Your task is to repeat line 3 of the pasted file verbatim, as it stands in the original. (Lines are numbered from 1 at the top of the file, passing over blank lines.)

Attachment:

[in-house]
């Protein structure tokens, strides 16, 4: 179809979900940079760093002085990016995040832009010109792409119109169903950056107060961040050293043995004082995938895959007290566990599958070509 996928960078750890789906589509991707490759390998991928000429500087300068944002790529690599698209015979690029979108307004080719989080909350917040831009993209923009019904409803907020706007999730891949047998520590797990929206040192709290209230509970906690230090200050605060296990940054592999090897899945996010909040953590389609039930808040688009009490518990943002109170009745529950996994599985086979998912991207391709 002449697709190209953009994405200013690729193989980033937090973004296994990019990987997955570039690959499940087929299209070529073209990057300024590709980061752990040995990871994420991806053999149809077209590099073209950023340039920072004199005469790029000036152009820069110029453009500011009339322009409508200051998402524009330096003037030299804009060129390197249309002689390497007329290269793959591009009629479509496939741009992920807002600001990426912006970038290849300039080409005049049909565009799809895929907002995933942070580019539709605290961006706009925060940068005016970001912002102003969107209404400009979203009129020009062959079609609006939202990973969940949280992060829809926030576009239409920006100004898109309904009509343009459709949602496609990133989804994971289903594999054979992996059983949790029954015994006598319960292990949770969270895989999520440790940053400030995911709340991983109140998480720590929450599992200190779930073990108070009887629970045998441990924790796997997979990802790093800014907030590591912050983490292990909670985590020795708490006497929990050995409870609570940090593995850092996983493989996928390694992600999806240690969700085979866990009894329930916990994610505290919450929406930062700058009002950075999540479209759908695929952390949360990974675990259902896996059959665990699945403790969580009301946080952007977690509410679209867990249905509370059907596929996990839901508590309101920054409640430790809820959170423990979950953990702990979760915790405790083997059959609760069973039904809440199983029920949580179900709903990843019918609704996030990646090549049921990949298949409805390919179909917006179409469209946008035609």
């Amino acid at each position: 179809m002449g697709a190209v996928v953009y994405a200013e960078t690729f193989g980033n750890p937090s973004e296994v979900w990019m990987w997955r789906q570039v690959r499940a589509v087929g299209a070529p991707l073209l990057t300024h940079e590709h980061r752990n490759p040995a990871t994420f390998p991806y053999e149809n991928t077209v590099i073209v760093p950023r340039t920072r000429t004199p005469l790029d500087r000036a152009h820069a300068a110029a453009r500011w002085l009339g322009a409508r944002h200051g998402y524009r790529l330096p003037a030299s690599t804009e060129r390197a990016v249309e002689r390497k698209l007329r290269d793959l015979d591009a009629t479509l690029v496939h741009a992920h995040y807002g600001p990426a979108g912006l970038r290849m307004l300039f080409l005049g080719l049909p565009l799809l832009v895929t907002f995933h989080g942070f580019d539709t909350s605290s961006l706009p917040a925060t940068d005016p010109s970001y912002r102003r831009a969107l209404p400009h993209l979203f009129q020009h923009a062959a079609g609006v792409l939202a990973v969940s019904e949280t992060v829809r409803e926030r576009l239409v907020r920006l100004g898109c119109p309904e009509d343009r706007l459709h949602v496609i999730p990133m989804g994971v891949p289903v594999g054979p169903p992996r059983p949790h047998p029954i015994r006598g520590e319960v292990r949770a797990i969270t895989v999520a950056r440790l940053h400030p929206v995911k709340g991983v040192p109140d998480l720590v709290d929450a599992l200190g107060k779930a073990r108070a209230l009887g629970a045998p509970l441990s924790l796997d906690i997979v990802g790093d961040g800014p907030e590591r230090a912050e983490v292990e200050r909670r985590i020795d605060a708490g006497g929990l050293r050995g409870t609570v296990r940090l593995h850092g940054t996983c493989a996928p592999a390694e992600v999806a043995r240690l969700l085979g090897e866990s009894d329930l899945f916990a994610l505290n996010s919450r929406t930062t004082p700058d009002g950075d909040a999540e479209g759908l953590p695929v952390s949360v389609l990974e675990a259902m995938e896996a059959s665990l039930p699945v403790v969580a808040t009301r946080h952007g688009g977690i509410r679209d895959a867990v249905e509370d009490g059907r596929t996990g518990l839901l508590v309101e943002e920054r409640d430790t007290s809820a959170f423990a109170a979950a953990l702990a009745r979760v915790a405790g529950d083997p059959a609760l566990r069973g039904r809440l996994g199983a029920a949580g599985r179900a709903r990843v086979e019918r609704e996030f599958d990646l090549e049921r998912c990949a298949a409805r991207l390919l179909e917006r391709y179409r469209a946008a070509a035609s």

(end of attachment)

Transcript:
């Amino acid at each position: 179809m002449g697709a190209v996928v953009y994405a200013e960078t690729f193989g980033n750890p937090s973004e296994v979900w990019m990987w997955r789906q570039v690959r499940a589509v087929g299209a070529p991707l073209l990057t300024h940079e590709h980061r752990n490759p040995a990871t994420f390998p991806y053999e149809n991928t077209v590099i073209v760093p950023r340039t920072r000429t004199p005469l790029d500087r000036a152009h820069a300068a110029a453009r500011w002085l009339g322009a409508r944002h200051g998402y524009r790529l330096p003037a030299s690599t804009e060129r390197a990016v249309e002689r390497k698209l007329r290269d793959l015979d591009a009629t479509l690029v496939h741009a992920h995040y807002g600001p990426a979108g912006l970038r290849m307004l300039f080409l005049g080719l049909p565009l799809l832009v895929t907002f995933h989080g942070f580019d539709t909350s605290s961006l706009p917040a925060t940068d005016p010109s970001y912002r102003r831009a969107l209404p400009h993209l979203f009129q020009h923009a062959a079609g609006v792409l939202a990973v969940s019904e949280t992060v829809r409803e926030r576009l239409v907020r920006l100004g898109c119109p309904e009509d343009r706007l459709h949602v496609i999730p990133m989804g994971v891949p289903v594999g054979p169903p992996r059983p949790h047998p029954i015994r006598g520590e319960v292990r949770a797990i969270t895989v999520a950056r440790l940053h400030p929206v995911k709340g991983v040192p109140d998480l720590v709290d929450a599992l200190g107060k779930a073990r108070a209230l009887g629970a045998p509970l441990s924790l796997d906690i997979v990802g790093d961040g800014p907030e590591r230090a912050e983490v292990e200050r909670r985590i020795d605060a708490g006497g929990l050293r050995g409870t609570v296990r940090l593995h850092g940054t996983c493989a996928p592999a390694e992600v999806a043995r240690l969700l085979g090897e866990s009894d329930l899945f916990a994610l505290n996010s919450r929406t930062t004082p700058d009002g950075d909040a999540e479209g759908l953590p695929v952390s949360v389609l990974e675990a259902m995938e896996a059959s665990l039930p699945v403790v969580a808040t009301r946080h952007g688009g977690i509410r679209d895959a867990v249905e509370d009490g059907r596929t996990g518990l839901l508590v309101e943002e920054r409640d430790t007290s809820a959170f423990a109170a979950a953990l702990a009745r979760v915790a405790g529950d083997p059959a609760l566990r069973g039904r809440l996994g199983a029920a949580g599985r179900a709903r990843v086979e019918r609704e996030f599958d990646l090549e049921r998912c990949a298949a409805r991207l390919l179909e917006r391709y179409r469209a946008a070509a035609s």